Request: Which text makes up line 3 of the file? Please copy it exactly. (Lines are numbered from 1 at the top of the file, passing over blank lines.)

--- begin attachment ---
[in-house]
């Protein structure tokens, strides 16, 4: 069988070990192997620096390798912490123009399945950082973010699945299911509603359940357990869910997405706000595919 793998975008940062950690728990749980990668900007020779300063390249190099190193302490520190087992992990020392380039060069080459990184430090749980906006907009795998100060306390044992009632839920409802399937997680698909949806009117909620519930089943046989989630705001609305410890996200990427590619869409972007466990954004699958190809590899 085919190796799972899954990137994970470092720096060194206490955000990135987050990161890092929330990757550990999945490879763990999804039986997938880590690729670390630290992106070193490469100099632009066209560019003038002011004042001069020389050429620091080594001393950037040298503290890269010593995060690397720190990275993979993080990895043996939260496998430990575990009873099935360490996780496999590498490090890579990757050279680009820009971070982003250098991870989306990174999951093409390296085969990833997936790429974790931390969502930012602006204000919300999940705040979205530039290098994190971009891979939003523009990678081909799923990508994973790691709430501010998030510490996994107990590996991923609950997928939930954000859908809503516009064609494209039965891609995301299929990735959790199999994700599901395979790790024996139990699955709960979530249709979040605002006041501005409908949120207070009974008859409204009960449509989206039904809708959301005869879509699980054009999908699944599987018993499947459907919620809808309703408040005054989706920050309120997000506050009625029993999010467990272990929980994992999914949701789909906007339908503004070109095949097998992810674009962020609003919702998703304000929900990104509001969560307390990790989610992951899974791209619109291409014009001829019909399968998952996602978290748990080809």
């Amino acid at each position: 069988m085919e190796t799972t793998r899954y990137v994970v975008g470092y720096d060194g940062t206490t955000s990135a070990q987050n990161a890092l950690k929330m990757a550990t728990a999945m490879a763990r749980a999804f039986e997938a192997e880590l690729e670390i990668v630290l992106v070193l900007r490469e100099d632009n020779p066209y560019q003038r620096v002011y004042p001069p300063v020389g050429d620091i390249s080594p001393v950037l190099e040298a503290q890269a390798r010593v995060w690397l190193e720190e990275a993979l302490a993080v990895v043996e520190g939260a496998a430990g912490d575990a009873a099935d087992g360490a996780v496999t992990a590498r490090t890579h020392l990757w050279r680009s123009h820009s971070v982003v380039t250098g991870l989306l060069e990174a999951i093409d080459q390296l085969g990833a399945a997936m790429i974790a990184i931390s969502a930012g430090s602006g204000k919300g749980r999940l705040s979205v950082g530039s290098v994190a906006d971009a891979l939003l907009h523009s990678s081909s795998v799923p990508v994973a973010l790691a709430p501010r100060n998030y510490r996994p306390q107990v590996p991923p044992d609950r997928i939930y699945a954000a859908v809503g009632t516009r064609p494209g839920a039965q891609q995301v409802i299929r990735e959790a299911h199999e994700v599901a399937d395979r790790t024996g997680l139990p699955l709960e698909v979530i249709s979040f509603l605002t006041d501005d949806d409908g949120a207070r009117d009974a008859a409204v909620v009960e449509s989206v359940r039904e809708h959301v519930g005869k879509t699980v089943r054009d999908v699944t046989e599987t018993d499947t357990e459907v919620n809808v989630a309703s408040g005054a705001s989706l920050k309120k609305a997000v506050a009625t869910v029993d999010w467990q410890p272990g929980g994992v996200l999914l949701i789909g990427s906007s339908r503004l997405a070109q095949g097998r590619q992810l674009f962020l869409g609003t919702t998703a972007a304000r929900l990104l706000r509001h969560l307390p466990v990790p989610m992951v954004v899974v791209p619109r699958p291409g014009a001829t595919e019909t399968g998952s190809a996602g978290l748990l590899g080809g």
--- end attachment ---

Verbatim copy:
């Amino acid at each position: 069988m085919e190796t799972t793998r899954y990137v994970v975008g470092y720096d060194g940062t206490t955000s990135a070990q987050n990161a890092l950690k929330m990757a550990t728990a999945m490879a763990r749980a999804f039986e997938a192997e880590l690729e670390i990668v630290l992106v070193l900007r490469e100099d632009n020779p066209y560019q003038r620096v002011y004042p001069p300063v020389g050429d620091i390249s080594p001393v950037l190099e040298a503290q890269a390798r010593v995060w690397l190193e720190e990275a993979l302490a993080v990895v043996e520190g939260a496998a430990g912490d575990a009873a099935d087992g360490a996780v496999t992990a590498r490090t890579h020392l990757w050279r680009s123009h820009s971070v982003v380039t250098g991870l989306l060069e990174a999951i093409d080459q390296l085969g990833a399945a997936m790429i974790a990184i931390s969502a930012g430090s602006g204000k919300g749980r999940l705040s979205v950082g530039s290098v994190a906006d971009a891979l939003l907009h523009s990678s081909s795998v799923p990508v994973a973010l790691a709430p501010r100060n998030y510490r996994p306390q107990v590996p991923p044992d609950r997928i939930y699945a954000a859908v809503g009632t516009r064609p494209g839920a039965q891609q995301v409802i299929r990735e959790a299911h199999e994700v599901a399937d395979r790790t024996g997680l139990p699955l709960e698909v979530i249709s979040f509603l605002t006041d501005d949806d409908g949120a207070r009117d009974a008859a409204v909620v009960e449509s989206v359940r039904e809708h959301v519930g005869k879509t699980v089943r054009d999908v699944t046989e599987t018993d499947t357990e459907v919620n809808v989630a309703s408040g005054a705001s989706l920050k309120k609305a997000v506050a009625t869910v029993d999010w467990q410890p272990g929980g994992v996200l999914l949701i789909g990427s906007s339908r503004l997405a070109q095949g097998r590619q992810l674009f962020l869409g609003t919702t998703a972007a304000r929900l990104l706000r509001h969560l307390p466990v990790p989610m992951v954004v899974v791209p619109r699958p291409g014009a001829t595919e019909t399968g998952s190809a996602g978290l748990l590899g080809g």